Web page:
Vatican City: Pope Francis on Tuesday hailed the virtue of selfless Christian charity as he celebrated Christmas Eve Mass in St Peter’s Basilica.
The service is one of the most important ceremonies in the Catholic liturgy, marking the birth of Jesus Christ. Thousands of people flocked to the basilica and St Peter’s Square to follow it.
To lead a life as a gift to others “is the best way to change the world,” and to give thanks to God for the way in which he loves everybody, even “the worst of us,” the pontiff said.
“How often do we think that God is good if we are good and punishes us if we are bad. Yet that is not how he is. For all our sins, he continues to love us,” he added.
It was a message that chimed with a key theme of Francis’ papacy, namely that the Catholic Church should focus less on the enforcement of its rules, and more on reaching out to those who stray from them.
One way in which the pope has put this into practice is by softening a ban on communion for remarried divorcees, a move that has antagonised traditionalists within the church.
Before beginning the Mass, Francis lifted a cloth covering a baby Jesus figure, and 12 children from Italy, Japan, Venezuela, Kenya, Uganda, the Philippines and Iraq laid flowers by the shrine.
At the end of the 90-minute service, the pontiff picked up the doll-size Jesus figure and, escorted by the children, took it to a nativity scene inside the basilica.
The pope’s Christmas engagements continued Wednesday with the traditional “Urbi et Orbi” (to the city and to the world) message from the central balcony of St Peter’s Basilica.
The Urbi et Orbi, which offers blessings and a pardon for sins, is delivered at Easter, Christmas and after the election of a new pope.
Pontiffs usually use the occasion to plead for world peace.
Pilgrimage to holy land
Thousands of Christian pilgrims flocked to the West Bank town of Bethlehem to celebrate Christmas in the traditional birthplace of Jesus.
Visitors converged on the town’s large Christmas tree in Manger Square, near the spot believed to mark Jesus’ birthplace. Uniformed Palestinian scouts wearing yellow and gold capes paraded past assembled visitors, the sound of drums and bagpipes filling the cool, clear air. Vendors hawked snacks and holiday gifts, adding to the festive atmosphere.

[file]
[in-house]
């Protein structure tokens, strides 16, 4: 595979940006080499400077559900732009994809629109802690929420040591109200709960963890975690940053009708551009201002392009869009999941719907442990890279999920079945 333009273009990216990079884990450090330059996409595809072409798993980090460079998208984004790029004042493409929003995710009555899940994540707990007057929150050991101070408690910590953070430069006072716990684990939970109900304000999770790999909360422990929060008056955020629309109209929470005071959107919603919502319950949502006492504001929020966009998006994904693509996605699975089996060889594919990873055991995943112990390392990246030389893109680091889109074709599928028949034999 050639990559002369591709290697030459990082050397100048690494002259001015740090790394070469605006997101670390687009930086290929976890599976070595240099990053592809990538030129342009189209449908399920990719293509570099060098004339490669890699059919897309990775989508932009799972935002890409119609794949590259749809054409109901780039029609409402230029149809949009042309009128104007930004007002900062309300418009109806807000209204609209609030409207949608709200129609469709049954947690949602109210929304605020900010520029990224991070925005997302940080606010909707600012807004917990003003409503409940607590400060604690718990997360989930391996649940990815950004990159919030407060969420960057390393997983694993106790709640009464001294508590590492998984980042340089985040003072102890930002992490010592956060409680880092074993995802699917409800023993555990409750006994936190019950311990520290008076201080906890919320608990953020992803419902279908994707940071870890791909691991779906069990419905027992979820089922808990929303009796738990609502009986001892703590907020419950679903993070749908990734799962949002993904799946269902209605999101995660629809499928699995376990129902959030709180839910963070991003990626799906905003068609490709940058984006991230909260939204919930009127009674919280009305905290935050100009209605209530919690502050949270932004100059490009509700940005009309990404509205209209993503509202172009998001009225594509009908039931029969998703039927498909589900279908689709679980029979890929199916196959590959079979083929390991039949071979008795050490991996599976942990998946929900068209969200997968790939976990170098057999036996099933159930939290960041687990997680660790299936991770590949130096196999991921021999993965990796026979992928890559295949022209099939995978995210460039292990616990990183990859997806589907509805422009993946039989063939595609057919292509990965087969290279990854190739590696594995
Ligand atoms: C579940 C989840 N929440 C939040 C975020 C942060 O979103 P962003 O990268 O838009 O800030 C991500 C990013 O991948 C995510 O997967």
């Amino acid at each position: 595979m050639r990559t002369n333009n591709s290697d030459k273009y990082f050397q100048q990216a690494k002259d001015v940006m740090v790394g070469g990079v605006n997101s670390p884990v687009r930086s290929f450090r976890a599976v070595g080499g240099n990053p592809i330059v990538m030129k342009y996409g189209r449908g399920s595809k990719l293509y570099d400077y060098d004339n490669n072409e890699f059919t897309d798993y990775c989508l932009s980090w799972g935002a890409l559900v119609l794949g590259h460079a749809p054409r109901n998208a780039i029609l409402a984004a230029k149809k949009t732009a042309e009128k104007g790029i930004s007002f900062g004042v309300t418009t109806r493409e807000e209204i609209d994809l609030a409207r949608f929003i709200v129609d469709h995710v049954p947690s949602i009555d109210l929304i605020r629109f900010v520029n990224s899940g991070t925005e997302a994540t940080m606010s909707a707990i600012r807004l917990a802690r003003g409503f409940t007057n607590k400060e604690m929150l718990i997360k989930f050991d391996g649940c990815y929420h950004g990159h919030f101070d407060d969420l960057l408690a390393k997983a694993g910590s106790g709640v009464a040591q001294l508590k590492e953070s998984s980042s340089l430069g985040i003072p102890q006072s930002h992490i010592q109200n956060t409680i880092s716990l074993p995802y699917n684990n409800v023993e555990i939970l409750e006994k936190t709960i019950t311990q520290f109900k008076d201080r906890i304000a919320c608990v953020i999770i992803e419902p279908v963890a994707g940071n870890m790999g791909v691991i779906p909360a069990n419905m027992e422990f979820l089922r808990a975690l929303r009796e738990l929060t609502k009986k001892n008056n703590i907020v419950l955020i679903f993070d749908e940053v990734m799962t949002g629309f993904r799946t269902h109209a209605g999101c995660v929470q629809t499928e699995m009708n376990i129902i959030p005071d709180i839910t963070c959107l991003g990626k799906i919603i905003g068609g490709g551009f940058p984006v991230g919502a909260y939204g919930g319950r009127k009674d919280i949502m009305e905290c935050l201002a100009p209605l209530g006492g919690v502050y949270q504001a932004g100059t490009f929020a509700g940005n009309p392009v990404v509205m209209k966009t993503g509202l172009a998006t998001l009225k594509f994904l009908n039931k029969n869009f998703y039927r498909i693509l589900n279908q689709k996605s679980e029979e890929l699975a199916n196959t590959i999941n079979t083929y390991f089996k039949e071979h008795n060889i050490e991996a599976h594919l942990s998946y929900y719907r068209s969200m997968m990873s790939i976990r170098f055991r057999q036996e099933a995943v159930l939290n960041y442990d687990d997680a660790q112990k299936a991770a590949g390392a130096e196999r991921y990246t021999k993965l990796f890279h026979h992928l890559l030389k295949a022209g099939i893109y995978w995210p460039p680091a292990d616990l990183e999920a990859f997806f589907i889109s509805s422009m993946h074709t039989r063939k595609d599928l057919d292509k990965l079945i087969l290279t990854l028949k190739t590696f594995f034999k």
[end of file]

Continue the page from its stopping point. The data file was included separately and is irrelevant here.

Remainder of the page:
Roger Hoagland, a Christian educator and missionary from Louisville, Kentucky, said he had come to lead a Baptist choir for a fourth time and described his visit as the experience of a lifetime.
“We love this opportunity,” he said. “We have 40 people and many of them are from the US and other countries. They come to celebrate the birth of Jesus Christ.”
While Bethlehem is in the Palestinian-administered area of the Israeli-occupied West Bank, Israel’s imposing separation barrier encloses parts of the city and is a constant reminder of the complex political reality. Most of the Christmas Eve visitors appeared to be local residents, with foreign pilgrims seeming to make up a modest portion of the crowd.
Still, the celebrations capped the most successful year in history for Palestinian tourism, according to Tourism Minister Rula Maayah.
Bethlehem – located just outside of Jerusalem – has invested heavily in tourism. It’s built new hotels and tried to diversify itself by offering culinary and cultural destinations in addition to its traditional holy sites.
Maayah estimated that some 15,000 pilgrims were staying overnight in Bethlehem’s fully booked hotels this Christmas. Tourists were also staying in other West Bank towns, such as Ramallah and Jericho, in addition to Jerusalem.
In all, she said the number of foreign tourists visiting the West Bank this year is estimated to reach 3.5 million people, up from 3 million last year.